The Karaite Jews of America has brought a two-thousand-year-old debate to the center of the digital world. Over the past few weeks, the KJA has published – for free - its KJA Omer App (for both iPhone and Android), helping Jews count the omer in accordance with the biblical timing and the Karaite tradition. Today, I explain why the KJA’s app is far more important than the omer.
Sometimes it feels as though Karaites get more press around Passover than the rest of the year combined. For good reason, Karaite Passover customs are distinct from the Rabbinic majority. Today, I provide a new video on Karaite Matzah, discuss some historical notes, and provide links to some online resources.
About a thousand years ago, the Karaites cancelled Purim. They just skipped it altogether and with the waving of a hand they jumped a month into the future to celebrate Passover. Sounds crazy. But it’s true. You can read about this and more in my article Comparing Purims, in which I identify some interesting similarities and differences between the Rabbinic and Karaite conceptions of Purim.
Below, you can check out some more Purim shenanigans that I did *not* put into the article.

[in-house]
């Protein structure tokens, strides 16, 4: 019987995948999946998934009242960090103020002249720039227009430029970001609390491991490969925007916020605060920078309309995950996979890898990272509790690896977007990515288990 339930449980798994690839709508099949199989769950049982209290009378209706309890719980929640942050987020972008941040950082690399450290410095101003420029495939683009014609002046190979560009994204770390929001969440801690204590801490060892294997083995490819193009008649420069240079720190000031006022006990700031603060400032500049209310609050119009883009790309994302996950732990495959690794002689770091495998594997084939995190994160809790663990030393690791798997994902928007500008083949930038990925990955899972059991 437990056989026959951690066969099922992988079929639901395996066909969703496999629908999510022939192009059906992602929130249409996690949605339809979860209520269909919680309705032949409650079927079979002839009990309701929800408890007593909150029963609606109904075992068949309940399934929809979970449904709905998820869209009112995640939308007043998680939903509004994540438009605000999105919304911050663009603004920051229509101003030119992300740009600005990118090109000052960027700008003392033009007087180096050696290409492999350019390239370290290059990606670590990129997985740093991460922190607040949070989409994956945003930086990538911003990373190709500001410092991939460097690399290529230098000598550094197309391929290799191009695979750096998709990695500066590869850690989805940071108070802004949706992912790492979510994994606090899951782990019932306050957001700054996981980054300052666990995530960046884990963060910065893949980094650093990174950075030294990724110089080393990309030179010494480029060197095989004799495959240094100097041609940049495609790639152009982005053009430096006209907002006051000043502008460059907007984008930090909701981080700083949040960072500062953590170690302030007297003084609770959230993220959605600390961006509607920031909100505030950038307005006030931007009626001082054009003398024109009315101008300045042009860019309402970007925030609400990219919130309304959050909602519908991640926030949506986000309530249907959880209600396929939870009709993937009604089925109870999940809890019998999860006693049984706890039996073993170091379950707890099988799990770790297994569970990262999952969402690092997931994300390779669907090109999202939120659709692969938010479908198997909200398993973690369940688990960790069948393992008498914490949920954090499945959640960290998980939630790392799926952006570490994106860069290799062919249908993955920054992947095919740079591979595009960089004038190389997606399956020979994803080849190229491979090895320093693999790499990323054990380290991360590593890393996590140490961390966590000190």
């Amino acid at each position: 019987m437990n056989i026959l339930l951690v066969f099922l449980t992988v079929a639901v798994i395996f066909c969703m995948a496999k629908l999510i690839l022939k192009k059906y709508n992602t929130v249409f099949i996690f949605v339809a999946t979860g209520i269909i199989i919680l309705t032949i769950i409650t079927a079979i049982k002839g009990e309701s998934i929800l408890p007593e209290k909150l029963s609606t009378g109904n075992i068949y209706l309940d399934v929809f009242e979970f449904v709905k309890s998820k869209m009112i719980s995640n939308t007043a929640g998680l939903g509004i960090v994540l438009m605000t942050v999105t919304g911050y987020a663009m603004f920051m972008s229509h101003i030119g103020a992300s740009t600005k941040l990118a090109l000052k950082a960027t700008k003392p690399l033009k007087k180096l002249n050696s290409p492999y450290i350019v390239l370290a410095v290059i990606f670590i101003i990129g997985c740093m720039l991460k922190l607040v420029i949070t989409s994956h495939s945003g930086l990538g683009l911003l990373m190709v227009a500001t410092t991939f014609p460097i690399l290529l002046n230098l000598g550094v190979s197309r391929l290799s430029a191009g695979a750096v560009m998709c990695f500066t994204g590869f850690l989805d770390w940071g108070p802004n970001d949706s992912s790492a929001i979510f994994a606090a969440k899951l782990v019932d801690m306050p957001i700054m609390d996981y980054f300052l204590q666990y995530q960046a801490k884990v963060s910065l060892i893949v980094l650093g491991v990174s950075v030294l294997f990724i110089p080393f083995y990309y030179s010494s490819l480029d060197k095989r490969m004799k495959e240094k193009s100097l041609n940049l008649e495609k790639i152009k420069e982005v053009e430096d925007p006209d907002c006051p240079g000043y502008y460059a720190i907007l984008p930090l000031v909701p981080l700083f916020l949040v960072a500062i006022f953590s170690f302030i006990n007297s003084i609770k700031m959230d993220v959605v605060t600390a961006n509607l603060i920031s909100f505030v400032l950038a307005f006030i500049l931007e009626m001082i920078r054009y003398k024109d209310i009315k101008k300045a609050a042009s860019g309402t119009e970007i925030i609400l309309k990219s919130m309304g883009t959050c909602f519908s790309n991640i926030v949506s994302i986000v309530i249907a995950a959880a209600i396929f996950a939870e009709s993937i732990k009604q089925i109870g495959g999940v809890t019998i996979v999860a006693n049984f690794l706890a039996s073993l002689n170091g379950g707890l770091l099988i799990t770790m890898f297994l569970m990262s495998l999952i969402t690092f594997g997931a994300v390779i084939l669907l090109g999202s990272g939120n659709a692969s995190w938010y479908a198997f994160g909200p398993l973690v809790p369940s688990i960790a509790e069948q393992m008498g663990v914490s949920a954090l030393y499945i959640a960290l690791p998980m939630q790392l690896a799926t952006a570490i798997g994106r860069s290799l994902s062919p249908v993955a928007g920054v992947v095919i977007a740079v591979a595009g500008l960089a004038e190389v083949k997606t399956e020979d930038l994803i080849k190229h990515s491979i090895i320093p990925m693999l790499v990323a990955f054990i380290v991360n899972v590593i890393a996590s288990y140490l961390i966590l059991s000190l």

At the encouragement of some friends, I turned some of my most popular posts into fact cards. Here is Karaite Fact Card 12 – regarding the fact that most traditional Shawarma is not kosher according to biblical standards.
Check it out here. I’ll find a way to give away these fact cards to readers in the next few weeks. Stay tuned!
I first started corresponding with James Walker about eight years ago, when I was still in law school and he was interested in converting to Judaism through the Karaite movement.
To be frank, I was inspired by the fact that Karaite Judaism could link a California-descendant of Egyptian Karaites and a black man from the South. And to be even more frank, I was immediately impressed with his knowledge of Hebrew and Scripture – which far surpassed mine.
James’ knowledge of the Tanakh recently earned him a place in the North American finals in the State of Israel’s Tanakh competition, and today I catch up with him about his experience at the finals in New York this past November.
I feel like I owe A Blue Thread’s readers an explanation. The number of views for A Blue Thread continues to exceed my expectations, even though I am not posting as regularly as I used to – let alone, as often as I would like.
I just received an email from someone encouraged me to “keep blogging.” So, let me tell you what I’m working on when I’m not blogging. And I promise to blog more regularly, when things slow down. Continue reading
In 1979, Hadassah magazine published a story about the Karaite Jews of Cairo. Among the interesting tidbits in the piece was that the last remaining Karaites in Cairo had never celebrated Hanukkah. [1.]
Since Karaites historically did not celebrate Hanukkah, some might find it odd that I am offering a Hanukkah gift to the Jewish masses. This offer is not too good to be true.